Celebrities are constantly sharing their thoughts on social media, and while for the most part, it’s entertaining for fans, sometimes their posts spark controversy instead.

As a result, the stars find themselves facing major backlash.

Here are the ones that had us talking throughout the year:

Kim Kardashian

Kim Kardashian came under fire on Halloween for calling people who didn't recognize her costume the R-word.

Kim Kardashian came under fire on Halloween for calling people who didn’t recognize her costume the R-word.

Kim Kardashian came under fire on Halloween for calling people who didn’t recognize her costume the R-word.

On October 31st, the “Keeping Up with the Kardashians” star documented herself on Instagram at her sister Kendall Jenner’s Halloween party asking guests if they knew who she and best friend Jonathan Cheben were dressed up as.

“Okay guys, we are Pam Anderson and Tommy Lee,” Kardashian, 38, said according to People.

“Nobody knows who we are here!” she continued. “You guys are all too f–king young. This is so sad.”

Per People, in a separate video, the KKW Beauty mogul is heard telling former assistant Stephanie Shepherd: “Nobody knows who I am. Yeah! R—-d.”

Fans immediately took to Twitter to express their distaste with the reality star’s remark, which prompted Kardashian to take down the video and apologize.

“I want to apologize for what I said in a recent video post that is inappropriate and insensitive to the special needs community,” she said in a statement to E! News.

“I try to learn from my mistakes, and this is one of those times. Please know that my intention is always pure, and in this case, it was a mistake. I’m sorry.”

Bette Midler

Bette Midler found herself in hot water in November for showing disrespect to first lady Melania Trump.

In November, the 72-year-old actress posted a picture on Twitter of Melania posing in a cockpit for a GQ photo shoot, and included a vulgar, insulting caption.

“The dry cleaning bill for the upholstery on Air Force One must be insane. #FLOTITS,” Midler wrote.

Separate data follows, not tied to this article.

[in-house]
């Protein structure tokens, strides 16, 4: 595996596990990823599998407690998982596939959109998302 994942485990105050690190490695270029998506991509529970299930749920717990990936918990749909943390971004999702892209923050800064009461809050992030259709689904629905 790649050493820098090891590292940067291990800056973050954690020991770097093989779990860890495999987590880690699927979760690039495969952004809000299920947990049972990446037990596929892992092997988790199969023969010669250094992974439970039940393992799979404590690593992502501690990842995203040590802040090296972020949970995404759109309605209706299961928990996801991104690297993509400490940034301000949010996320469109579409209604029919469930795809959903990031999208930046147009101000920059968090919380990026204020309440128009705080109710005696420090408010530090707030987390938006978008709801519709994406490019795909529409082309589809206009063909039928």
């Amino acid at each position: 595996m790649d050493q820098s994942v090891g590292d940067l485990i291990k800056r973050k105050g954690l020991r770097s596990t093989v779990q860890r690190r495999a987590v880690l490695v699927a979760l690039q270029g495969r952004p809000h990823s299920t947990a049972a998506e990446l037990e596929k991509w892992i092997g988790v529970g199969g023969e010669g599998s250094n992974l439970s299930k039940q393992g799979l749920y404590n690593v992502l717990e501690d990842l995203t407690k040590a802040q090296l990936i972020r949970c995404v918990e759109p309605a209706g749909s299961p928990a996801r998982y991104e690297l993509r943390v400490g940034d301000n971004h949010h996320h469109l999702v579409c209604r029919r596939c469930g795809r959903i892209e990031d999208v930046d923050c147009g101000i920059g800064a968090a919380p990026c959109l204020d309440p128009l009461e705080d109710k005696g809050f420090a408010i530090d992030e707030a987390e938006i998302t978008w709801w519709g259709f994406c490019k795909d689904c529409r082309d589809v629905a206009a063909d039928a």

Social media users immediately went on Twitter to slam the star and called on her to apologize to the first lady.

“Why are you doing this? Haven’t you had enough of bashing this poor woman? She was a model, so what. Don’t hate. You really just made a fool of yourself with such a catty comment. Did you feel better after posting this? That made you feel good? You should apologize,” one Twitter user wrote.

Armie Hammer

Armie Hammer was slammed for his tweet criticizing other celebrities' tributes to legendary Marvel superheroes creator, Stan Lee.

Armie Hammer was slammed for his tweet criticizing other celebrities’ tributes to legendary Marvel superheroes creator, Stan Lee.
(Getty Images)

Armie Hammer faced backlash after he criticized celebrities for their tributes to Stan Lee following the death of the legendary Marvel superheroes creator in November.

“So touched by all of the celebrities posting pictures of themselves with Stan Lee… no better way to commemorate an absolute legend than putting up a picture of yourself,” Hammer wrote in a since-deleted tweet.

Social media users immediately slammed Hammer for criticizing how others grieved a person’s death. Many people said the photos may have captured a good memory they had with Lee that they wanted to share publicly.

Following the backlash, Hammer issued an apology.

“While attempting to provide some unnecessary social commentary about the current selfie culture, I (in true a–hat form – thank you Jeffrey Dean Morgan) inadvertently offended many who were genuinely grieving the loss of a true icon,” the 32-year-old actor wrote.

“I want to apologize from the bottom of my heart and will be working on my Twitter impulse control.”


Roseanne Barr

In May, Roseanne Barr posted a racist tweet about former President Obama’s aide Valerie Jarrett, stating that Jarrett, an African-American who was born in Iran, is like the “muslim brotherhood & planet of the apes had a baby.”

Barr, 66, immediately faced massive backlash, and her namesake show was canceled just hours after, with ABC Entertainment President Channing Dungey saying the network would not produce the second season of the “Roseanne” reboot.

“Roseanne’s Twitter statement is abhorrent, repugnant and inconsistent with our values, and we have decided to cancel her show,” Dungey told Fox News at the time.